Legislation Behind HFC Refrigerant Reduction for Air Conditioners

Hydrofluorocarbon (HFC) reduction mandates are being established by national and state governments. The phase-out has been in the works at many different levels for several years. 

The federal government authorized a 15-year phase-out of HFC refrigerants, including refrigerants used in residential air conditioning units. The American Innovation and Manufacturing Act (AIM) which was signed into law on December 27, 2021, was designed to reduce the use and production of HFC refrigerants. 

Since 2018, a number of states have begun mandating limits on the use of HFC refrigerants in order to reach clean air and climate goals. New refrigerant rules were passed to limit the purchase or use of new high-global warming potential refrigerants. 

Residential HVAC manufacturers are going to get a jump on the legislation and begin the phase-out of high-global warming potential refrigerant, meaning that new HVAC equipment that is compatible with the new refrigerant is coming soon. 

What are the Pros of New Refrigerants for Your Air Conditioning Unit?

The most important pro of the new refrigerants is that they are considered environmentally friendly. There are some that believe the new refrigerants make air conditioners more efficient by reducing electricity use. 

The new refrigerants used in air conditioners will continue to be handled carefully, just like they have been for years. If a refrigerant leak is found, it must be resolved quickly, much like now. Refrigerants will also continue to be reclaimed and recycled whenever possible. These policies are environmentally friendly and make good business sense.  

What are the Cons of New Refrigerants for Your AC Unit?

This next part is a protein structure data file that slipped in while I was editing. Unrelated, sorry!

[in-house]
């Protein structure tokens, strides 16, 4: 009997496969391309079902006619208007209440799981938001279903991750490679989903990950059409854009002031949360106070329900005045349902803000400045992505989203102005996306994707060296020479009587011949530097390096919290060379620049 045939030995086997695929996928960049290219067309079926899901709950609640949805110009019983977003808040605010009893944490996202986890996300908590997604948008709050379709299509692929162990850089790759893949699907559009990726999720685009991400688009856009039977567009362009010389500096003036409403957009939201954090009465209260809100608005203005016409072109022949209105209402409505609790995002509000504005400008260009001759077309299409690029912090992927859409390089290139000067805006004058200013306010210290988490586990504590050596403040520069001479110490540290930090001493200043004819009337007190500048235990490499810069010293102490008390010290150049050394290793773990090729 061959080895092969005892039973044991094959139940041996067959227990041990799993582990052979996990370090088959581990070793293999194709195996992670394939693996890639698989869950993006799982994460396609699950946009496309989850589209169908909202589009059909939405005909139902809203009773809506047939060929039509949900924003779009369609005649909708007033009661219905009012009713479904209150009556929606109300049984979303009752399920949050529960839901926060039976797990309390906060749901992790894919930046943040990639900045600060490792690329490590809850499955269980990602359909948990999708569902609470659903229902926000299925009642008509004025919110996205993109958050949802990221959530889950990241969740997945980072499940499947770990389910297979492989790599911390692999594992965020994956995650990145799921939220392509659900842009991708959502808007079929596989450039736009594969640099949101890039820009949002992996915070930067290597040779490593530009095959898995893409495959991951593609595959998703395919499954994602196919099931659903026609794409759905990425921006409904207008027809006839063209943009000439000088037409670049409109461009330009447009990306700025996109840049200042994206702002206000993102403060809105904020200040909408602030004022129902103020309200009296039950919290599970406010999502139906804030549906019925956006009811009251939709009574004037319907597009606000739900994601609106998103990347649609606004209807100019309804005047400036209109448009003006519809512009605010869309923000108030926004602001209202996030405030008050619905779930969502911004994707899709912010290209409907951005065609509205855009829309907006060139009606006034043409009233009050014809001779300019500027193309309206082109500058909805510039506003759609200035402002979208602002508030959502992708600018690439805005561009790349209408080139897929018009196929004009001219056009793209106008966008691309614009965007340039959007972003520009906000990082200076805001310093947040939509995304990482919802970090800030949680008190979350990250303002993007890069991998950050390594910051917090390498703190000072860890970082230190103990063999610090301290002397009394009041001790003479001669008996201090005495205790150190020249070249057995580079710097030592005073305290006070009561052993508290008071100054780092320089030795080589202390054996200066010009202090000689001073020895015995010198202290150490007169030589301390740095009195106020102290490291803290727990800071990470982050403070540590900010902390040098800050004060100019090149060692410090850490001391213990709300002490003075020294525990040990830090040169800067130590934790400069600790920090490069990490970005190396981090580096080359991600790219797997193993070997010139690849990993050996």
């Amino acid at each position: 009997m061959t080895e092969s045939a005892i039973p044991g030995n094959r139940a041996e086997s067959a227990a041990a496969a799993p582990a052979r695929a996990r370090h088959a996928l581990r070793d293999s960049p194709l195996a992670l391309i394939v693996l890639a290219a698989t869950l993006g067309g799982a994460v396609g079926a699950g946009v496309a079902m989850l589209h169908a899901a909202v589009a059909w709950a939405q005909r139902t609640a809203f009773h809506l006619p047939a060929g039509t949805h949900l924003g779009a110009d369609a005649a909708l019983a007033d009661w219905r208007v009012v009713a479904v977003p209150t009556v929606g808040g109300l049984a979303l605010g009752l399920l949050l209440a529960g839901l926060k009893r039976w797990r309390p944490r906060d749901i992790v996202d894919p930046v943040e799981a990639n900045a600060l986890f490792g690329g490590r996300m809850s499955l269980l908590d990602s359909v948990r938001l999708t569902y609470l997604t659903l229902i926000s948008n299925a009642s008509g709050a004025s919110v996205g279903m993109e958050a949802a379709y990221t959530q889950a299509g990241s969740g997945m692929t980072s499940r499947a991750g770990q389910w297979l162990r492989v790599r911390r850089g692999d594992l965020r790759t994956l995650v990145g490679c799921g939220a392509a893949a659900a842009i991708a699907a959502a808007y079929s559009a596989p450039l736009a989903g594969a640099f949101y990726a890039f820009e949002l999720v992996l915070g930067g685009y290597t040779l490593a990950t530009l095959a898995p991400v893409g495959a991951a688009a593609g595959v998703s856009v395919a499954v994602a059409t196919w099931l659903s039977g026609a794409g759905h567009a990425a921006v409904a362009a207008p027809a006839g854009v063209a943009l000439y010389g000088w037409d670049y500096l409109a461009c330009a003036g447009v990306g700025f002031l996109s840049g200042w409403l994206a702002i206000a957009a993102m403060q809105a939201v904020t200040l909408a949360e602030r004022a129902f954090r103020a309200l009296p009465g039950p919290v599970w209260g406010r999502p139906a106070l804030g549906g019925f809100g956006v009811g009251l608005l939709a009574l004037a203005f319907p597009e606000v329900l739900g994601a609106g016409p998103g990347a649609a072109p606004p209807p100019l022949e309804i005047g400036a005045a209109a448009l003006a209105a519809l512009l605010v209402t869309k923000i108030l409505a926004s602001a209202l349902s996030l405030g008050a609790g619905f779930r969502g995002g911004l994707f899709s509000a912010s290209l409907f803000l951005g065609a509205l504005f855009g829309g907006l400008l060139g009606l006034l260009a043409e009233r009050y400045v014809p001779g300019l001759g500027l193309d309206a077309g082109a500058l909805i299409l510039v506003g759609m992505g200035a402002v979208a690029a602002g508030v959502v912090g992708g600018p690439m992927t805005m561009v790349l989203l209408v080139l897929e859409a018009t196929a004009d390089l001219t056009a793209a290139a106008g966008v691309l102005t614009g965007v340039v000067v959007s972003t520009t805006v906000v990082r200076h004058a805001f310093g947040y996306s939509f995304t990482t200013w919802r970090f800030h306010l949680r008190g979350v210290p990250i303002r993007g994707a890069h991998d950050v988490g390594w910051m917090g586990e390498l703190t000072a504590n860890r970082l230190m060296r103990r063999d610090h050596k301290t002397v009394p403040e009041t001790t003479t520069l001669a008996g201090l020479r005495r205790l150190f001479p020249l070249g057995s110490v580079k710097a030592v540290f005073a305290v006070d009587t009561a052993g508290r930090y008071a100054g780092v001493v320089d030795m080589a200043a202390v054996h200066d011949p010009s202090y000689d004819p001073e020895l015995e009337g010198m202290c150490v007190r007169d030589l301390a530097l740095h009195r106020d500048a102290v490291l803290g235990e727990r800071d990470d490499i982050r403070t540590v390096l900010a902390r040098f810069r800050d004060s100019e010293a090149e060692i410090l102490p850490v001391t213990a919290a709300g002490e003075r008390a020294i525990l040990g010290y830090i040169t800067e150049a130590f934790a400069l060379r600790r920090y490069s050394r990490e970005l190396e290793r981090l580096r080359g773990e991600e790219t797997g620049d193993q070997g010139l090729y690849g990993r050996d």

There are a number of challenges in working with the new, more environmentally friendly refrigerants. 

Mildly Flammable Refrigerants

As you can guess, this is probably the most worrisome issue. Many of the new refrigerants are mildly flammable and require much more training for HVAC technicians to work with them. 

Installation and repair could take longer than it normally would with new equipment like vacuum pumps and extra time for gasses to disperse. While welding pipes is a standard skill that technicians do every day, it will be much trickier with the new refrigerants.

Homeowners will need to use an HVAC technician that is meticulous about training and keeping the most recent safety tools and procedures to keep the risks at a minimum. 

New refrigerants will require building code changes, and fire safety testing has already begun for firefighters. 

Refrigerant Blends Require Special Care

Several new refrigerants are a blend of more than one substance. Recharging an HVAC system will be more complicated because of this. A professional HVAC technician may be unable to easily top off your HVAC unit’s refrigerant levels when fixing minor refrigerant leaks. Instead, they will have to remove all the existing refrigerant and put in new in order for the right ratio to be maintained.

These new refrigerants will require new equipment in order to work properly. An HVAC technician won’t be able to drop in and replace refrigerants in your existing HVAC system.  

More Questions About Home AC Refrigerant? Call Pioneer Comfort Systems!

We want to keep you informed about AC refrigerants as they may affect your decisions on repairing or replacing your HVAC system, whether it’s now or in the future. Contact our Shreveport HVAC technicians for more information or a quote on a new AC unit and heater or heat pump system. Enjoy great customer service from our knowledgeable technicians in Shreveport, Benton, Bossier City, LA, and surrounding areas. Call us today at (318) 795-8000 for more information.